Friday, December 25, and Sunday, December 27

Crossroads steps aside for Blues American and R&B Christmas specials.

Monday, December 21

Night Train marks the first day of winter with a wide array of original and favorite songs of the season. Highlights include music from Cyrille Aimee, Sting, Al DiMeola, Frank Kimbrough and Dave Stryker in hour one; and Cyrus Chestnut, Pee Wee Ellis (of the James Brown Horns), the Yellowjackets, the Ted Rosenthal Trio, and Kurt Elling in hour two of the show.

Tuesday, December 22

Night Train continues a week-long holiday celebration with a show featuring new holiday titles. We’ll heaar selections from bassist Brian Bromberg, the British band Ill Considered, vibes player Warren Wolf, singer Lauren Henderson, the 3D Jazz Trio, the Eric Felten Jazz Orchestra (revisitng Ellington’s Nutcracker Suite), and Ernesto Cervini’s Turboprop. We’ll also revisits some old holiday favorites from December featured artist Dave Brubeck, Freddy Cole, Vince Guaraldi, Eric Reed, the Bill Cunliffe Trio, Rene Marie, and the Hollywood Tuba 12.

Wednesday, December 23

Night Train steps aside for holiday specials from Blue Dimensions featuring recent and classic holiday jazz selections from Les McCann, Freddie Cole, Dave Stryker, Jazz and Lincoln Center with vocalist Catherine Russell, and more.

Thursday, December 24

Night Train steps aside for a Dee Alexander Christmas Memories special in hour one, and Christmas Grooves in hour two.

Monday, December 21

Global Village marks the first day of winter with a show devoted to songs of the season. Artists featured include Leonard Cohen, Gil Scott-Heron, Boys of the Lough, Bebel Gilberto, ErsatzMusika, Loreena McKennitt, Esquivel and more.

Tuesday, December 22

As part of a week of holiday specials, this edition of Global Village is devoted to some of this year’s new holiday titles. Among the new musical presents showcased here are selections from an Ill Considered Christmas, reggae saxophonist Dean Fraser, female mariachi band Flor de Toloache, Eric Felten’s take on Ellington’s Nutcracker, a Caribbean flavored medley of seasonal songs from bassist Brian Bromberg, and a holiday song reimagined by Pedrito Martinez, Sofia Rea & Brian Skonberg.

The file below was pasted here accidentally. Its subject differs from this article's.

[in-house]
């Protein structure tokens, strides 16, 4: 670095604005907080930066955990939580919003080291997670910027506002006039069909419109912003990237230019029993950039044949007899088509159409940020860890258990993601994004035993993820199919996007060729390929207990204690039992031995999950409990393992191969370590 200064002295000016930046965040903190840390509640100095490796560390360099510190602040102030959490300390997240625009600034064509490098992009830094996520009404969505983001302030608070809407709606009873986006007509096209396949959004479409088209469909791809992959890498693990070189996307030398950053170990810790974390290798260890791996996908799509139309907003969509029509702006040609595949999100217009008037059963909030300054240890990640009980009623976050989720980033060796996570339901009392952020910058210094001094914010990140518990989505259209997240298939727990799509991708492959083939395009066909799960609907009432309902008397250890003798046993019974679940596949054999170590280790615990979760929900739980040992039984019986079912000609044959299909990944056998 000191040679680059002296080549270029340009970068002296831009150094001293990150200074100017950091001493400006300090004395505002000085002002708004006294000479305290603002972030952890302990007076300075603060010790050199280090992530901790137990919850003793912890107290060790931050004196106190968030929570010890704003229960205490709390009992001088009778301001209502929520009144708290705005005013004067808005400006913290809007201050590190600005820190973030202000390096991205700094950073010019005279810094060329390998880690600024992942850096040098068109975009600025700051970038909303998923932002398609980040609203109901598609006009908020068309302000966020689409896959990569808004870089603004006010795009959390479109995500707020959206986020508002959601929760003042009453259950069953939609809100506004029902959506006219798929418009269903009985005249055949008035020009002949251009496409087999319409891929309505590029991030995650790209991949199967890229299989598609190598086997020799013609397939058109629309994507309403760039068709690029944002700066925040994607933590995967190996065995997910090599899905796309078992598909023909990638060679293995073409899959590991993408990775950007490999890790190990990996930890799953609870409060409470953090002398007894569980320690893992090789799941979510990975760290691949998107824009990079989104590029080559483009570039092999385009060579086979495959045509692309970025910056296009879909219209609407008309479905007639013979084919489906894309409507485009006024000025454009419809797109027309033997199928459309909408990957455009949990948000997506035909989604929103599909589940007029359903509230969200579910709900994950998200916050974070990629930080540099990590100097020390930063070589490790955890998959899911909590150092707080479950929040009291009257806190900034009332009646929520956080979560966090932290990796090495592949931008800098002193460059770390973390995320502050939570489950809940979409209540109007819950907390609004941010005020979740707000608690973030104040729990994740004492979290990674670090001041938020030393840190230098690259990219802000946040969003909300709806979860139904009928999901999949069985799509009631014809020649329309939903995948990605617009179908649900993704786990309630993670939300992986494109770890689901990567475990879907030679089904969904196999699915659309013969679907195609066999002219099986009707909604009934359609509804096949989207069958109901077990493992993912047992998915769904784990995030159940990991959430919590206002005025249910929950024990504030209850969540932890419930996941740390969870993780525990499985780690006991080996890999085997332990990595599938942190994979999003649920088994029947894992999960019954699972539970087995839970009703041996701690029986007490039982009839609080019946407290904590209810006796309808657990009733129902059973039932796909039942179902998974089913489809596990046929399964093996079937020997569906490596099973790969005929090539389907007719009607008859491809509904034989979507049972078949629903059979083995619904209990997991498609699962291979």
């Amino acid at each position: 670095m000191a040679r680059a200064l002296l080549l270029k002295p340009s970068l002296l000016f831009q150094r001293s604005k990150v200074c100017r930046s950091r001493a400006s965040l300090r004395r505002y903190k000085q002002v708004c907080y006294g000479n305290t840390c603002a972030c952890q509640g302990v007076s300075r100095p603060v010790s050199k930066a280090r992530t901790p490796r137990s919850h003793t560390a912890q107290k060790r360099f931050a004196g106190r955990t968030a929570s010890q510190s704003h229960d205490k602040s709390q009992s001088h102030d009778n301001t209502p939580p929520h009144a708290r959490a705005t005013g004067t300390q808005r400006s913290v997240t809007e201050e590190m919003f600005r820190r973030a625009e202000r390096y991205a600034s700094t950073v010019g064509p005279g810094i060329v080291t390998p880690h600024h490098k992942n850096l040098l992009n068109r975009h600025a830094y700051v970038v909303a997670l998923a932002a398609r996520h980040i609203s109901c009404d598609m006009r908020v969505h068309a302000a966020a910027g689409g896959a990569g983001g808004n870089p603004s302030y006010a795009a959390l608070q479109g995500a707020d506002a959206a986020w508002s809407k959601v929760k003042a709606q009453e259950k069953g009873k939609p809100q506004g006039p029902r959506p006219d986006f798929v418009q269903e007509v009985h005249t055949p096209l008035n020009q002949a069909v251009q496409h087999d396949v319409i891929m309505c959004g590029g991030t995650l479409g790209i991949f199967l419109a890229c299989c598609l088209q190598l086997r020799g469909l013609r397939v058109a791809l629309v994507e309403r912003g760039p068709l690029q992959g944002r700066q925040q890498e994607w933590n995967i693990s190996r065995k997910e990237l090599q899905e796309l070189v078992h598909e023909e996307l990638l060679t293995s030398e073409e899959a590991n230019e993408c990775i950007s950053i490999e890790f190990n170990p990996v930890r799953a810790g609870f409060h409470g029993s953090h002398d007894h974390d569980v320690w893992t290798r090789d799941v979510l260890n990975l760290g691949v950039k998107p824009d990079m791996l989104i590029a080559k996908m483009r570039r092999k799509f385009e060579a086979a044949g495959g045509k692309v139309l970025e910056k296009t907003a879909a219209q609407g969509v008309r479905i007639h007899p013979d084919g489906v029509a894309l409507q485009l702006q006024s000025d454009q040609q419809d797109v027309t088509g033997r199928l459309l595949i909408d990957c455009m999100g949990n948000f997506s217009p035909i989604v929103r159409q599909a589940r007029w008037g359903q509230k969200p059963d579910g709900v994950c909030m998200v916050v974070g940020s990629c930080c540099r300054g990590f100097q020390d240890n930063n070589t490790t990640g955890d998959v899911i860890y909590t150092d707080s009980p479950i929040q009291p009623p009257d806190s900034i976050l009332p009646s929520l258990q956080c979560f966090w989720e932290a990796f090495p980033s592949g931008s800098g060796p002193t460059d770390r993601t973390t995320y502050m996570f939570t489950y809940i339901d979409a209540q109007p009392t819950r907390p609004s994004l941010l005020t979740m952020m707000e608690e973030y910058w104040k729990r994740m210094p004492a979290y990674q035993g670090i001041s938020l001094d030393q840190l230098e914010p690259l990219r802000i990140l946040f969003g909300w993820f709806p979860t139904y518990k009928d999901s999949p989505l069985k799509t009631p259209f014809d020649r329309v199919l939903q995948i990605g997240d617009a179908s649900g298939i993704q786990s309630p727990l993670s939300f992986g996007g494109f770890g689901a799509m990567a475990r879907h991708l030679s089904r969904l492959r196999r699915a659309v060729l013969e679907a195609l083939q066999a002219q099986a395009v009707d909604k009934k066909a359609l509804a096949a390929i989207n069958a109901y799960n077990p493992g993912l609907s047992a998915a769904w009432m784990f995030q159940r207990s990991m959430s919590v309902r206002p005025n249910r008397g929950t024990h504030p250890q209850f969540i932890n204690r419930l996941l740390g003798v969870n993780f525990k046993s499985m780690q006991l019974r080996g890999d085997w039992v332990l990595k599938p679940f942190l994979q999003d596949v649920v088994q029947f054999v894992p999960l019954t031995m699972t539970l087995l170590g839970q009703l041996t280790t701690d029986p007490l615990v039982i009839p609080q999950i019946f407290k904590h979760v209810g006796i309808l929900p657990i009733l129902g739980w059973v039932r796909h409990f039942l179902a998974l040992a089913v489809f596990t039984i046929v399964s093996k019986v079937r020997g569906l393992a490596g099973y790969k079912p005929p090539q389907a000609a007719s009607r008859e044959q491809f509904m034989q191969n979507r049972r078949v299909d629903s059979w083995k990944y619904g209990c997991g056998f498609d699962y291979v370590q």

Wednesday, December 23

It’s a Global Village holiday extravaganza, featuring seasonal favorites done world music style and holiday songs from various corners of the globe. Highlights include the salsa Christmas classic Asalto Navideño, a favorite from Louis Armstrong, a tiny Nutcracker from the Modern Mandolin Quartet, a holiday favorite done punk-polka style by Brave Combo, and songs of the season from the Caribbean and New Orleans.

Thursday, December 24

It’s a Global Village holiday extravaganza, featuring seasonal favorites done world music style and holiday songs from various corners of the globe. Highlights include some ‘favorite things’ of Grant Green’s, a trenchant holiday original from Pumpkin Head Ted, Bela Fleck & the Flecktones with Tuvan throat singers on an inventive version of a holiday favorite, a gypsy jazz celebration from the Gypsy Hombres, some Caribbean seasonal favorites, and a South African reinterpretation of a holiday classic.